How can we work with a well-established habit? Suppose I discover that fear of the future is a predominant negative emotion in my psychology. It regularly invents imaginary scenarios of catastrophe that pull me away from reality and hinder my ability to Be. My desire to work with this habit introduces a new active force to my work. But the inertia of having spent years indulging in fear opposes this initiative and serves as the passive force. In themselves, the two forces counteract each other in stalemate. They generate self-observation, but they don’t bring about change. The fear remains, and my inability to confront it only produces guilt, frustration, self-deprecation. In order to change, the pulling and hauling of two forces is insufficient; a third neutralizing force must intervene.
Knowledge often provides this intervention. The more I see and suffer my fear, the more open I become to receiving new knowledge. Perhaps, in the midst of my frustration, I read and realize that the root of negativity is in myself, not in external circumstances. It helps me think of my fear in a new way. Or perhaps I see someone else who shares this weakness and witness the ridiculousness of their state. It helps me think of my fear in a new way. Or perhaps a friend tells me of their own fear, how they discovered it, confronted it, and successfully minimized it. It helps me think of my fear in a new way. New thinking intervenes and opens a door. I am as much a victim of wrong thinking as I am of fear.
“We do not realize what enormous power lies in thinking,” says Peter Ouspensky. “If we always think rightly about certain things, we can make it permanent — it grows into a permanent attitude.” New knowledge is a seed that spawns right thinking. Hence, our progress in this work is directly related to our intake of new knowledge. Right thinking harnesses our intellectual center to our aims and represents a proper use of that brain. “It is impossible to stop our ever-moving mind from having thoughts,” says John Cassian of the Philokalia, “although it is within our power to feed it either with spiritual knowledge or with worldly concerns.” Our minds are made to think righty by ingesting objective knowledge; objective knowledge is our daily bread.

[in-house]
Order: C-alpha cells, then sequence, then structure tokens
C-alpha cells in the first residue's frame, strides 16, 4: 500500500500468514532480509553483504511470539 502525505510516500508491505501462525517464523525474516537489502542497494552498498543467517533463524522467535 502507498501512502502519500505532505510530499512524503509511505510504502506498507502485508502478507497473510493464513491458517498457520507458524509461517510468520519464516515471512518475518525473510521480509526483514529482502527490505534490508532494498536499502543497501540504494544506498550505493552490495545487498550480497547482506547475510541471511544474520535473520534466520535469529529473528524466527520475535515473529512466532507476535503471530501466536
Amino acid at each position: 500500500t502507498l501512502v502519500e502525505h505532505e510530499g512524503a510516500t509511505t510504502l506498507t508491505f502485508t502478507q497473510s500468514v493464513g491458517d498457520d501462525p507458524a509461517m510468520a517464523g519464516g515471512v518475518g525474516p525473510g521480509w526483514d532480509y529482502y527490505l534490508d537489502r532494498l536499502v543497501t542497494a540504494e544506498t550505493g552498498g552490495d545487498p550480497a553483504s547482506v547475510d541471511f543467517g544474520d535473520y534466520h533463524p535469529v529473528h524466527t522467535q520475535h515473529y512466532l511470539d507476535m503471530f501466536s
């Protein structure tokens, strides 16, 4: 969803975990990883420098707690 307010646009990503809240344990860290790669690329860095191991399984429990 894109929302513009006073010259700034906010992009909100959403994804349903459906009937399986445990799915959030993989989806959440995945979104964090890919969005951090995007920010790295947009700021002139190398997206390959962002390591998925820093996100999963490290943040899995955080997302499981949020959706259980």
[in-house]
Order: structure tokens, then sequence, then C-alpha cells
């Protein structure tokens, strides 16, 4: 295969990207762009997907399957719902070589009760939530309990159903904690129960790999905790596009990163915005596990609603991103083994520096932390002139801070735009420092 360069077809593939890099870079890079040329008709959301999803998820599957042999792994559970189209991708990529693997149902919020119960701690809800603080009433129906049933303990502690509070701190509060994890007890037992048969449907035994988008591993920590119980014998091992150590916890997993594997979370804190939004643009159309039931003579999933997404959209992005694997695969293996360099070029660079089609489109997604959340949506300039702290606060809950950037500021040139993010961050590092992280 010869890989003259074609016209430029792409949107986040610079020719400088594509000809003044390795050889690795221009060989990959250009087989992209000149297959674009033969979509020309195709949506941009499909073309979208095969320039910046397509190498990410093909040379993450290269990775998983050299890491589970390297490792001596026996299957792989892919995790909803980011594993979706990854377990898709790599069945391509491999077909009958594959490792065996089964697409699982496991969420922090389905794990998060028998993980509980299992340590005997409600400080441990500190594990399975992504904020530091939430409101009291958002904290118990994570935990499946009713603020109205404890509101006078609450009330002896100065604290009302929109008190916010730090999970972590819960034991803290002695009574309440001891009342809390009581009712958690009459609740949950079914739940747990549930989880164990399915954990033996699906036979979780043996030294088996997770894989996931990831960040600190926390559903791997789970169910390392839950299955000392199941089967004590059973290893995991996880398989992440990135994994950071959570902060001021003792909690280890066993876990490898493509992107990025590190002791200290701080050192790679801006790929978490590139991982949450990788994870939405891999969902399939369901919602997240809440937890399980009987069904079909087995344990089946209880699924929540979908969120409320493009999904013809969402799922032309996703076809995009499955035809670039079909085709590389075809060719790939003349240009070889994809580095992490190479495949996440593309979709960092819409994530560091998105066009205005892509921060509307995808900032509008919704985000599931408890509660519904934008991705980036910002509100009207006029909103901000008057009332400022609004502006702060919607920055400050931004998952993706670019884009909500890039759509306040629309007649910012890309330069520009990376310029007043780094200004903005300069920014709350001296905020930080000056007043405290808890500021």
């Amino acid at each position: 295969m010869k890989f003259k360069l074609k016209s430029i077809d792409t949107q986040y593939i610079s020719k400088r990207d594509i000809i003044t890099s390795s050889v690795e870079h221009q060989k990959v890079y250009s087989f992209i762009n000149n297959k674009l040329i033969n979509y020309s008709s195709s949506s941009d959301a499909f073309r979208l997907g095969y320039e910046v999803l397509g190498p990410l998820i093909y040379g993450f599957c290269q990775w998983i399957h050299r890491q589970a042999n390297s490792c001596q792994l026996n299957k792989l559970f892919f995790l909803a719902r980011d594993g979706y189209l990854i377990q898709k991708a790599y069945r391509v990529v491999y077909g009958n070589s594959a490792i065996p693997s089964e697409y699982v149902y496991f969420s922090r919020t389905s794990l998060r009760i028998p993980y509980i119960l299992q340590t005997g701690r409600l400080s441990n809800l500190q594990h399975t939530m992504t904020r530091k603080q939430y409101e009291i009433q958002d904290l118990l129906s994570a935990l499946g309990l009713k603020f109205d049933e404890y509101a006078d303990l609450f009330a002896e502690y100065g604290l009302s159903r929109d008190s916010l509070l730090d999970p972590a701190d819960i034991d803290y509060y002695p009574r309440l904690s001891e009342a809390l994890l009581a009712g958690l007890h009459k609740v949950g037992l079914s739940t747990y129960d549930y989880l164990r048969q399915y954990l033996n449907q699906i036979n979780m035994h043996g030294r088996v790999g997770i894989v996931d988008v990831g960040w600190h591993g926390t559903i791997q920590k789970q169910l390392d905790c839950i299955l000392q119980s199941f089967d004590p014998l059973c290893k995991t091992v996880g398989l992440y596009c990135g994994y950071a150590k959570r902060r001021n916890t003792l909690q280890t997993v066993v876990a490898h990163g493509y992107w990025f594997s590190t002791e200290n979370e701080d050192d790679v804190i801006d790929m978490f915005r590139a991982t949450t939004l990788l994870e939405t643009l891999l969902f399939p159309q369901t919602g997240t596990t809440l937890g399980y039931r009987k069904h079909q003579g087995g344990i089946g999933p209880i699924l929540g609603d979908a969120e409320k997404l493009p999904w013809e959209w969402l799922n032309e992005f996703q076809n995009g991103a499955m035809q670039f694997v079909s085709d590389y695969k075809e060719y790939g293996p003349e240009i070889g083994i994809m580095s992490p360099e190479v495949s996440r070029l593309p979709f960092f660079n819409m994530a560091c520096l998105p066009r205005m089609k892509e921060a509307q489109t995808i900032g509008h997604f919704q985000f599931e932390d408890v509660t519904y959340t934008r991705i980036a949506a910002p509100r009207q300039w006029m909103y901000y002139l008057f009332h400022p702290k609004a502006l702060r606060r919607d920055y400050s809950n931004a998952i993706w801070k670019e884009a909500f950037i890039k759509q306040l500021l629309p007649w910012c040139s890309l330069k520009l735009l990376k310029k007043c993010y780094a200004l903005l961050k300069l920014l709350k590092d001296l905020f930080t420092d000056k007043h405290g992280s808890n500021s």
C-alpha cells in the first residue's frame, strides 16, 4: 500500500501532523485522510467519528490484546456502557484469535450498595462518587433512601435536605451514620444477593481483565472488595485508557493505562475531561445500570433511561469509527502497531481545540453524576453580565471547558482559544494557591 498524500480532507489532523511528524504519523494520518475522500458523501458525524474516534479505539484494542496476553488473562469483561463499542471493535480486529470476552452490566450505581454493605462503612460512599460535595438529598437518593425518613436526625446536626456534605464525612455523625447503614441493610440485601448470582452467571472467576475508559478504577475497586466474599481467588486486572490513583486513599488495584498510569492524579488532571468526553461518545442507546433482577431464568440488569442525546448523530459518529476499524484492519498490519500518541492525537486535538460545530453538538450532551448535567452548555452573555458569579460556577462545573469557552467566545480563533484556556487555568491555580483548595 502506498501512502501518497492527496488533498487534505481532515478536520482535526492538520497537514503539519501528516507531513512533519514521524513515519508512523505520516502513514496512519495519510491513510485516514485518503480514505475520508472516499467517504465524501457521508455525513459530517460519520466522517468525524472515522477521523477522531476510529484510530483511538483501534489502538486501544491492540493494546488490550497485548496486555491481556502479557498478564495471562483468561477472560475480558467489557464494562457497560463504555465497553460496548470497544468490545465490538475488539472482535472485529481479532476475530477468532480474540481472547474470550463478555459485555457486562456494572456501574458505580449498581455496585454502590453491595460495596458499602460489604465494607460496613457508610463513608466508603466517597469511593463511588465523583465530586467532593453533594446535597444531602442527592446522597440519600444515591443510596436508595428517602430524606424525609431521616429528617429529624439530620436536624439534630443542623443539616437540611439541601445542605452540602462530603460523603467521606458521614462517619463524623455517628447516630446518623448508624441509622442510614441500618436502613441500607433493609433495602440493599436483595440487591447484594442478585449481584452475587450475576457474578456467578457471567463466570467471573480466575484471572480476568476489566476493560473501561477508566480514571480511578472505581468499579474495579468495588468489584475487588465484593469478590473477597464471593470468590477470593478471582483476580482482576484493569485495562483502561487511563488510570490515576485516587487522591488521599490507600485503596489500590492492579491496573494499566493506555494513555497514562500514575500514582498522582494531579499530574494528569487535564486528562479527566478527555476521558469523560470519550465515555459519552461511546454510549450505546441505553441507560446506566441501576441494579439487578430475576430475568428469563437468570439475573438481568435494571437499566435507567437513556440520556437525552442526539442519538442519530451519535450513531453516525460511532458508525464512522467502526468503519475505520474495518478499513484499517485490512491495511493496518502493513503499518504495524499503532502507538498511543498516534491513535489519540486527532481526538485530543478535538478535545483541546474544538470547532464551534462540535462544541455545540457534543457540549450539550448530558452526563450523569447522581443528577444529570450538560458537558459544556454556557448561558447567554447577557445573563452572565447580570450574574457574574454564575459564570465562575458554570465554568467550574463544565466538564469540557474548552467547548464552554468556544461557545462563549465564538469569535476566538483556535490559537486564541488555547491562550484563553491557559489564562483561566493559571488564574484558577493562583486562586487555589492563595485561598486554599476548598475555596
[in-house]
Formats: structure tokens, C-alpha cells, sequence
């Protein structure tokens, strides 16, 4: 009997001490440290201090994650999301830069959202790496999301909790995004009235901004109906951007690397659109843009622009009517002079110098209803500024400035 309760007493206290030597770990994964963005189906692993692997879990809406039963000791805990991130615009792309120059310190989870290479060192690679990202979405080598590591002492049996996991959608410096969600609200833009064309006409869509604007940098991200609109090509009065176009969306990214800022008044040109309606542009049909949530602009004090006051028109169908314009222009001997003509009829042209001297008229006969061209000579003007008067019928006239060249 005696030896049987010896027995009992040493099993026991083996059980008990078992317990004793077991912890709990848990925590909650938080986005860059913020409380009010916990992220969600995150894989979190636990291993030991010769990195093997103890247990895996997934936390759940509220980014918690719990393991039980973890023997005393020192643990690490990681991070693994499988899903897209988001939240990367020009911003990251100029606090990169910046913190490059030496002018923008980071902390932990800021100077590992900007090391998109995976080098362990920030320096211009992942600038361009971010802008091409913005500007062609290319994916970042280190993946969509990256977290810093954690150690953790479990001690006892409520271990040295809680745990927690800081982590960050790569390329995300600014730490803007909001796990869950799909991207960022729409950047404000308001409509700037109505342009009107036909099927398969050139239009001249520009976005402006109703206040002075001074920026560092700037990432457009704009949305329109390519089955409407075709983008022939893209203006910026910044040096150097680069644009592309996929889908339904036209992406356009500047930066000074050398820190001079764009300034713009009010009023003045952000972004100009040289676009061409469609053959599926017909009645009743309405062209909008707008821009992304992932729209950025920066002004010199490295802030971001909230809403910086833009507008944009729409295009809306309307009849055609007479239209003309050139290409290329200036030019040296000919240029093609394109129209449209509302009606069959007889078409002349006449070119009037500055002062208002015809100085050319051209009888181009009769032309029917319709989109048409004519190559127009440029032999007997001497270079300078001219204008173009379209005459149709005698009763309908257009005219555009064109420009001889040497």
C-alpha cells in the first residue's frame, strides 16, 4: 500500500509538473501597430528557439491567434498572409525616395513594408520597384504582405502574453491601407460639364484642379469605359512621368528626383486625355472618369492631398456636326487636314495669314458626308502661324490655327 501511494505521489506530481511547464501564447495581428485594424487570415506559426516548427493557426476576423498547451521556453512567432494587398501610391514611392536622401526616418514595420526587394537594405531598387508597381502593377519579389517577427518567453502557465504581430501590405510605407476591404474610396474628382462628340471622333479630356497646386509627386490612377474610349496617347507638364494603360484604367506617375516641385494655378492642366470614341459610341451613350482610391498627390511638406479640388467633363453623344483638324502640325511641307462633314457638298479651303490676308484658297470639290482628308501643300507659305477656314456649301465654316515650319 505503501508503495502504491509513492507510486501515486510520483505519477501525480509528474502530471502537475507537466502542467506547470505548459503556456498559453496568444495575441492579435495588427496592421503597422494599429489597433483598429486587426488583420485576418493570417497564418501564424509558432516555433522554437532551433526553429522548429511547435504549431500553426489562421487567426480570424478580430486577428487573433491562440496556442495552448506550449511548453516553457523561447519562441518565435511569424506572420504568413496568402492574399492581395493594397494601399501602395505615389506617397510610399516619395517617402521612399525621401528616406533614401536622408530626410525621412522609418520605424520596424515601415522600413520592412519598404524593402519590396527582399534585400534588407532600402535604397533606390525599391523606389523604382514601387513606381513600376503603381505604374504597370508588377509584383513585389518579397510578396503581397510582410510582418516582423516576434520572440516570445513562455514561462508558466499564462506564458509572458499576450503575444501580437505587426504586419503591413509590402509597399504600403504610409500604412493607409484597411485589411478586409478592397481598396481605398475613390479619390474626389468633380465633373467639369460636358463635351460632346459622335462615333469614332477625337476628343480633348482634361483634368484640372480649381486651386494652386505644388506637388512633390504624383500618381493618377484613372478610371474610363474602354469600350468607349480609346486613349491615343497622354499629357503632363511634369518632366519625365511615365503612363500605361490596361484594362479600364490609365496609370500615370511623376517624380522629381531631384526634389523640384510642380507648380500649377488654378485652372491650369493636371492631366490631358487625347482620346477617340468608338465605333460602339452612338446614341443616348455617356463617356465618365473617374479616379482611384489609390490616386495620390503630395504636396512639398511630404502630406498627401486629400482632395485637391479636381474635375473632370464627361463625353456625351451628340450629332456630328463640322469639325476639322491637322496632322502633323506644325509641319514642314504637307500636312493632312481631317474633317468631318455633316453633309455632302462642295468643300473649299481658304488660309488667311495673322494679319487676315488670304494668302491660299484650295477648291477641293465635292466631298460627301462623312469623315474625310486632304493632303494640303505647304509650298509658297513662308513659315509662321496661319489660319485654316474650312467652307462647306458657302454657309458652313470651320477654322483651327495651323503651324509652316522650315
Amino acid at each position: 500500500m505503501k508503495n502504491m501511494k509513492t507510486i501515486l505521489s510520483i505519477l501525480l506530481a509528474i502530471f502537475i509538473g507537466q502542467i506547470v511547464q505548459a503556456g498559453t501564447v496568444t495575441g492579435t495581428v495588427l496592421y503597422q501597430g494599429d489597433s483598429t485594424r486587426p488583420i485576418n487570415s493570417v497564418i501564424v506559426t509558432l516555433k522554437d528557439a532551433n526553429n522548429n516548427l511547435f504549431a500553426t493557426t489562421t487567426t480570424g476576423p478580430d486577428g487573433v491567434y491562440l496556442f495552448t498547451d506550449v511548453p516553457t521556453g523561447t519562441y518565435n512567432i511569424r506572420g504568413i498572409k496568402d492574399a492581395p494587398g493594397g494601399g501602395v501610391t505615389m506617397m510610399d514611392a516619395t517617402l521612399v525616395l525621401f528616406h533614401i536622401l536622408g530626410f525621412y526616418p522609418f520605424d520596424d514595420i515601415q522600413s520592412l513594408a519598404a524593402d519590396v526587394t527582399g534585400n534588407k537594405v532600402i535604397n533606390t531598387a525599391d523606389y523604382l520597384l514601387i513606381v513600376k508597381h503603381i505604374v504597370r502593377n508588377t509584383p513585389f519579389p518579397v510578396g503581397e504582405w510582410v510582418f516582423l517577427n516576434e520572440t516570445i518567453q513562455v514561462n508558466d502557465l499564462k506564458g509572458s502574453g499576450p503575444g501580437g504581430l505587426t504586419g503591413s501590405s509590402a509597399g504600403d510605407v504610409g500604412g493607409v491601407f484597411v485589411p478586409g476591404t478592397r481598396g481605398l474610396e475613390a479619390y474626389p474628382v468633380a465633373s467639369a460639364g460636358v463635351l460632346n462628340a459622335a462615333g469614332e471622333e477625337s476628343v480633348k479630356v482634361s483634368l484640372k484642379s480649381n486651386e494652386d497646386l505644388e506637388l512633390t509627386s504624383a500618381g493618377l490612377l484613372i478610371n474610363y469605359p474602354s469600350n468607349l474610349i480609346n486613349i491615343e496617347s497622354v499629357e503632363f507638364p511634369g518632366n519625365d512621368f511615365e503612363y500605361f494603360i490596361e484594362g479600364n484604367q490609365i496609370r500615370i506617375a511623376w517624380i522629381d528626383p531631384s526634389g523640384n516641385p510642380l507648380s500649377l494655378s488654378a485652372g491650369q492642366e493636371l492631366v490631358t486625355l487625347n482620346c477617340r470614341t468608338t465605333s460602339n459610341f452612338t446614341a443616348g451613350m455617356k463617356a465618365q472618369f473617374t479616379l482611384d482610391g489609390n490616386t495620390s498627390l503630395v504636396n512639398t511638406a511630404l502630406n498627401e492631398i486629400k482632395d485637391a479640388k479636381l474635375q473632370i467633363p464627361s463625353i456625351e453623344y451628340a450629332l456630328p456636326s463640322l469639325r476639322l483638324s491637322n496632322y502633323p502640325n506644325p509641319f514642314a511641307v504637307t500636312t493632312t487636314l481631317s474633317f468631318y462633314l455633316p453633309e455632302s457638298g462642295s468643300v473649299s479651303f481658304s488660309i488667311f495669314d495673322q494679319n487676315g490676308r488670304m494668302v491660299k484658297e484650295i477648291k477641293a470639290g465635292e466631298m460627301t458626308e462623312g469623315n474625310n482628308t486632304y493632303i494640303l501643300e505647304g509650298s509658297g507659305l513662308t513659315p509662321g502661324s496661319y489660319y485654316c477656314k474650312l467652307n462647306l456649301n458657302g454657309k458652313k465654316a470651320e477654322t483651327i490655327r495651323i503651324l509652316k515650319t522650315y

The July labor features the harvest of wheat, the basic ingredient of bread, and the second of three symbolic annual harvests. The the June harvest of hay represents sustenance for our body and the September harvest of grapes represents sustenance for our heart. July calls our attention to consider what it might mean to sustain our minds, feed them with objective knowledge, harness them to this work, and in general, what it might mean to work on our intellectual centers.
“Work on intellect means thinking in a new way,” says Peter Ouspensky, “creating new points of view, destroying illusions.” Back to the initial example, fear of the future is based on distorted thinking. It distorts scale by magnifying the few misfortunes of my past over the many blessings. It distorts verification by presuming that I’ll be unable to work with catastrophe despite my having always survived trial. It distorts understanding by proposing that there’s a way to grow without being pushed, without being tested, without transforming suffering. Until I address these distortions, I’ll continually be paralyzed by fear, despite my desire to confront that habit.
Choose a current area of work, a current habit that you’re struggling to understand. Which illusions are keeping this habit alive?